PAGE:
Construction materials alone, including carbon and steel, contribute 11% of global carbon emissions (by comparison, air travel contributes about 2.5%). That’s why architects and development companies around the world are opting for a novel but not-so-new solution: wood. A study from the Potsdam Institute for Climate Impact Research, in Germany, found that with proper forest management, a global boom in wood buildings could sequester up to 700 million tons of carbon a year (wood naturally stores carbon, preventing it from being released into the atmosphere). The idea is catching on: Google’s Sidewalk Labs has proposed a 12-acre timber neighborhood in Toronto, while in February, France mandated that all public buildings after 2022 be constructed of at least 50% wood or other organic materials. The University of Arkansas completed the largest timber building in the U.S. last fall, a 202,000-square-foot dormitory. Architects (and governments) are embracing the material and finding innovative ways to use it.
Eco Park Stadium
Zaha Hadid Architects
5,000-seat football stadium
The Forest Green Rovers is “the greenest football club in the world,” according to FIFA. All food served to players and fans is vegan. Fittingly, Zaha Hadid Architects’ proposed new home for the team is also a carbon-neutral, all-timber stadium—the first of its kind in the world. The 5,000-seat park will be made primarily of sustainably sourced wood and will be daylit, thanks to a lightweight, transparent “roof membrane.” The stadium’s unique shape, says project director Jim Heverin, is also thanks to the material, which “enables the use of unique shapes with little increase to cost,” due to the fabrication process and timber’s light weight. While typical stadiums contribute between 790 pounds and 2,800 pounds of carbon per seat, ZHA estimates Eco Park Stadium will contribute about 440 pounds per seat.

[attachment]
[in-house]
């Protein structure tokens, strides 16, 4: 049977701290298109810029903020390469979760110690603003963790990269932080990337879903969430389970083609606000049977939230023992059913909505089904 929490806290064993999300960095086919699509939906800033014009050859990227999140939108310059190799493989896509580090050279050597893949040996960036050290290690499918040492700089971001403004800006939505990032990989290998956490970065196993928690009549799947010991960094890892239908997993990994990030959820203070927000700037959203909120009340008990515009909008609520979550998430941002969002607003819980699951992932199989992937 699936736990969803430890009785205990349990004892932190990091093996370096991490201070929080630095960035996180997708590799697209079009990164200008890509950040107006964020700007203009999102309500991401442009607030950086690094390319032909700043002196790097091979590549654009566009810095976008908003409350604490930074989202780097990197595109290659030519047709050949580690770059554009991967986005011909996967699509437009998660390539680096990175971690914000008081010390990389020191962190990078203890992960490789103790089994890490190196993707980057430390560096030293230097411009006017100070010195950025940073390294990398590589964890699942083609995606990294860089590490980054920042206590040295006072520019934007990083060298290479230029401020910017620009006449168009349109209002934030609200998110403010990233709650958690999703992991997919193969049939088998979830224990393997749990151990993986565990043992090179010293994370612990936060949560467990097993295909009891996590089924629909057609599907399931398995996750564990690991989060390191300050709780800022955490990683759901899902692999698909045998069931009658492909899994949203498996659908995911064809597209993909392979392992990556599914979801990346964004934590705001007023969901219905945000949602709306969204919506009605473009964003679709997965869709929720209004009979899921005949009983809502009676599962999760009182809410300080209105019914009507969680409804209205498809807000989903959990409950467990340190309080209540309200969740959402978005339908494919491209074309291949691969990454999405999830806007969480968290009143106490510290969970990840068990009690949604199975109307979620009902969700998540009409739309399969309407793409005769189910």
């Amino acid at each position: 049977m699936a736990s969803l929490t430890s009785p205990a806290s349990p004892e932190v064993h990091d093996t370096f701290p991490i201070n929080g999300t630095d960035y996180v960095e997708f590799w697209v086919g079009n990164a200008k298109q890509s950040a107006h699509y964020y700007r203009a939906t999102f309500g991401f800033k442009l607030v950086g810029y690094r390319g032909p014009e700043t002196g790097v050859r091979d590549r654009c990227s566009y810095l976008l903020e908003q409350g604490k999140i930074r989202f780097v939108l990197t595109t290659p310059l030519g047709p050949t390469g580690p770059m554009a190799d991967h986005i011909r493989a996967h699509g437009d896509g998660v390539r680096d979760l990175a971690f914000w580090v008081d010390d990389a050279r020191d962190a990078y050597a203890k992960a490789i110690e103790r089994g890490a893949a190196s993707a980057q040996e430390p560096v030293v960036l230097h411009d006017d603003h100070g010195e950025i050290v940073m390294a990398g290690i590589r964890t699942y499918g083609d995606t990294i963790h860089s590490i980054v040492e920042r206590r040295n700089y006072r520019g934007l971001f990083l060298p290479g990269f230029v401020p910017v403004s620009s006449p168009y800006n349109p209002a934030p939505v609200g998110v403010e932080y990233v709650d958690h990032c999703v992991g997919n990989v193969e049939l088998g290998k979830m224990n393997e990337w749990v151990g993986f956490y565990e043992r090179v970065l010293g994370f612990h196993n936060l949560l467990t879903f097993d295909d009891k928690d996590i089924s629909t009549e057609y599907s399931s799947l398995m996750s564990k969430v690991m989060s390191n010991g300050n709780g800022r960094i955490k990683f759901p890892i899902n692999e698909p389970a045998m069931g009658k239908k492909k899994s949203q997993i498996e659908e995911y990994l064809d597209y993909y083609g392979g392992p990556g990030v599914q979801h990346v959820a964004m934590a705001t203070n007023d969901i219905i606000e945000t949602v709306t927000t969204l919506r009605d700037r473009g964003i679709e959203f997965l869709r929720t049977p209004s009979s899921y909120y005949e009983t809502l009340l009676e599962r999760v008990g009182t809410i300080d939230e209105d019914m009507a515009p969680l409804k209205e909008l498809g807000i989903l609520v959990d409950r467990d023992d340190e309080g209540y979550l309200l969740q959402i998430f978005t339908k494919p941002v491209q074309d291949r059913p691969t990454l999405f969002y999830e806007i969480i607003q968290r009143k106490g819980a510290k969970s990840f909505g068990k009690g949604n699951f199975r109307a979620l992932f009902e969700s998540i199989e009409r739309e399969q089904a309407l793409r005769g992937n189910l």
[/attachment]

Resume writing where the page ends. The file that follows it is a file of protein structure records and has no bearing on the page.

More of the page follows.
This development, being planned on a former junkyard in Copenhagen, is the city’s first new neighborhood made entirely of timber. It was designed in collaboration with biologists and environmental engineers; 40% of the 45-acre project site is being preserved as undeveloped habitat for local flora and fauna. Henning Larsen partner Signe Kongebro cites the statistic that 70% of the planet’s population is expected to live in cities by 2050: “It is more crucial than ever that the relationship between city and nature is ‘both/and,’ not ‘either/or.'” The firm plans to use prefabricated timber panels sourced from partners throughout Europe and to integrate nests for birds and bats (built directly into the facades), among other elements that foster nature.
There are a number of timber-and-steel hybrid high-rises proposed around the world—but Mjøstårnet, completed last spring, is the tallest all-timber tower ever built. Debates over timber’s fire safety are ongoing: Architects in the U.K. are fighting to get it removed from a flammable-materials ban instituted after the Grenfell Tower tragedy (though that tower was not made of timber), and Norway had similar laws until 1997. The wood used in Mjøstårnet underwent extensive tests, including one in which large columns were burned for 90 minutes. They proved to be structurally sound, despite charring on the exterior. The material, as well as structural precautions Voll Arkitekter added to the building to prevent fire from spreading, passed Norway’s stringent building standards.